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We'll miss banned Barton

By Declan Bogue

It was still January when I sat in the press box at the Athletic Grounds sucking a pen, thinking of an intro. Tyrone and Derry had just played the Dr McKenna Cup final. It was a Saturday night. I had hopes of getting home for Match of the Day and relieving my parents of babysitting duties before an astonishing Tyrone comeback brought the game into the dreaded extra-time.

Extra-time means more minutes, more notes, several substitutions and more incidents to cover. It means cold dinners when you get home. It is the equivalent of a plumber packing up all his tools and starting the engine of his van to see the mains supply spitting water 30 feet into the air.

Such was the volume of activity, I settled on the following: 'Eighteen yellow cards. Three red cards. Over 7,000 present.

'A manager shoved to the ground and almost 100 minutes of cross-Sperrins frantic rivalry. Perhaps nobody thought to tell Tyrone and Derry it was still only January.'

This weekend, the two old foes will again make a mad dash at each other under floodlights in Healy Park, Omagh. Last year they drew at the same venue on the last night in February, the gales blowing sheets of rain across the pitch and making for an absolute pig of a game.

Derry were all set to pick up their first points of the season before Michael McIver's off-balance challenge caught Tyrone's Tiernan McCann high. David Coldrick gave the free, Darren McCurry levelled and Oak Leaf manager Brian McIver almost came apart at the seams.

He said: "The free-kick at the end, we had turned the ball over and our man was fouled on the way out. It should have been a free-kick to us and it's game over. It was a home town decision.

"Decisions were going against us like that for the great percentage of the night... I'm saying nothing."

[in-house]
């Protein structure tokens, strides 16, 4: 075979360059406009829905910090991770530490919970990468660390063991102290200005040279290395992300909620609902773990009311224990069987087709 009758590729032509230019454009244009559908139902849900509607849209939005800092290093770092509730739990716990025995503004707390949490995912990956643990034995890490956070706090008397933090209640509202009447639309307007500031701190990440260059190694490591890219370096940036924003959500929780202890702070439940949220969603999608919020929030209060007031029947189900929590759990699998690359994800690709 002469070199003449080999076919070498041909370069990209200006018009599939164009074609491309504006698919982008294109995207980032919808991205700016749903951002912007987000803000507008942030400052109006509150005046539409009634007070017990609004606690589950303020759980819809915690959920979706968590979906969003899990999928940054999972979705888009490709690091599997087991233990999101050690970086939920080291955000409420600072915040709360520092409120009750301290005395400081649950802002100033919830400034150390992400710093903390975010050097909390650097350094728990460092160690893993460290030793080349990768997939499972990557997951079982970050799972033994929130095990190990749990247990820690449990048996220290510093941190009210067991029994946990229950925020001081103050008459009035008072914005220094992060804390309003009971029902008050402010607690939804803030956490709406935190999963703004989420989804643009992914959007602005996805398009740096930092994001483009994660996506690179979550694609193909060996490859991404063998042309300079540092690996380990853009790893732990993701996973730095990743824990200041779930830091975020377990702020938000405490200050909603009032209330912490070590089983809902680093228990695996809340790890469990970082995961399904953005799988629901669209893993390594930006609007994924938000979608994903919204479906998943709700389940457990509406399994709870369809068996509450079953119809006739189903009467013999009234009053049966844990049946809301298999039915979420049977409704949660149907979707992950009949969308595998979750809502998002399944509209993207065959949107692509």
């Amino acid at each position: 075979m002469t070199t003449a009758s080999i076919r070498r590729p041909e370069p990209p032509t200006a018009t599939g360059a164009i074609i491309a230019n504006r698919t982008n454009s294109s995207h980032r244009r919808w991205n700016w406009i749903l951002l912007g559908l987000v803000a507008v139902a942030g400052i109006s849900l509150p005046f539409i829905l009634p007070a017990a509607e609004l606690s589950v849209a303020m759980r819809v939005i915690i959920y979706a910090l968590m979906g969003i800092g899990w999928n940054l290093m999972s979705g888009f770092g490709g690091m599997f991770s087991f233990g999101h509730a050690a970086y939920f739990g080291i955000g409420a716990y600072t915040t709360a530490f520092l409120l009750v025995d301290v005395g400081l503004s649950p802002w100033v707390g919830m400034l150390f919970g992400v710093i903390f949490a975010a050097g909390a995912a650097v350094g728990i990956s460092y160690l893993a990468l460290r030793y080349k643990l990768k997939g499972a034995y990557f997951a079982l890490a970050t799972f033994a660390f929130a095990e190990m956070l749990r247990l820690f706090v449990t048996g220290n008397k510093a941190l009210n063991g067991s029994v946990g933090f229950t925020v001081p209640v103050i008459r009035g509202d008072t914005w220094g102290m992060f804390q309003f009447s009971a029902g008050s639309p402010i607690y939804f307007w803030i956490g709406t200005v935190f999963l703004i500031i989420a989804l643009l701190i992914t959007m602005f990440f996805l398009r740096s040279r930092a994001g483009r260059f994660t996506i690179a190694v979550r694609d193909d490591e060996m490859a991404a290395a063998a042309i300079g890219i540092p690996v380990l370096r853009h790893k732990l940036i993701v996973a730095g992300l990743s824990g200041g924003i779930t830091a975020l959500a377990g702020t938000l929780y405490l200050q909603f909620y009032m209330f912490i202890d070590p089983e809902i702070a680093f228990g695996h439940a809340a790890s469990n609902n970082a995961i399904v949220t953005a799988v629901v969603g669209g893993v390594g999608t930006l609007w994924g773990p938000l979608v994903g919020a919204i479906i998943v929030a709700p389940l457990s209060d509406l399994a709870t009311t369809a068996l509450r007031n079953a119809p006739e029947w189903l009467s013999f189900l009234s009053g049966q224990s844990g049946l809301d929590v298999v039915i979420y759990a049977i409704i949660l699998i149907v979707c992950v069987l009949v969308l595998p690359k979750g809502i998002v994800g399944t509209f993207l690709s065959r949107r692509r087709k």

Reporters asked what other decisions may have angered him. He responded: "Take your pick!"

I can only speak for myself, but I walked out of Healy Park glowing that night. I love it when people can let themselves go and show a bit of emotion like that. Sometimes you just want to feel something.

As William Faulkner noted in The Wild Palms: 'Given a choice between grief and nothing, I'd choose grief.'

In this job you will do dozens of post-match interviews in which managers can be reticent. But even that is preferable to those that eat up your Dictaphone time by reciting a well-worn script.

Derry's current manager, Damian Barton, is another character who is both entertaining and interesting to watch. In their two McKenna Cup clashes with Tyrone this season, he alone has made compelling viewing alongside two oddly gripping games, for January.

Following the first clash, a Derry forward claimed that a Tyrone defender knew what course of action to perform in order to get him sent off.

In the second, there were cards aplenty and no end of juicy spats to get your teeth into. Afterwards, Barton placed a media gag on himself, which allowed us the company of the ever-entertaining Tony Scullion.

This weekend, the latest instalment of the rivalry takes place. Setanta TV have chosen their live coverage wisely.

Twenty years ago, games between these two were almost de-facto All-Ireland finals. You could make the case that the present Tyrone side are just as close to an All-Ireland as that edition of Red Hands, and that leaves Derry in a good place.

For the Oak Leafs to make a leap forward, they require a good dose of old fashioned spite.

As a willing participant in some of the saltier exchanges between Derry and Tyrone over 20 years ago, Barton knows how much it means to a Derry man to get one over on his neighbour - especially with an Ulster Championship tie looming in May.

Tyrone are the benchmark for Derry. That's why few league games matter quite as much as this weekend's.

However, there is a black mark hanging over the contest - the eight-week suspension handed down to Barton in the wake of the McKenna Cup final.

Because he is not on the sideline, he will likely not be granting interviews to Setanta Sports during the live coverage of the game, or to radio and print outlets.

This has robbed the GAA world of one of their central protagonists in a developing, vital rivalry. We suspect he might secretly prefer it that way. But the public miss out.

Belfast Telegraph

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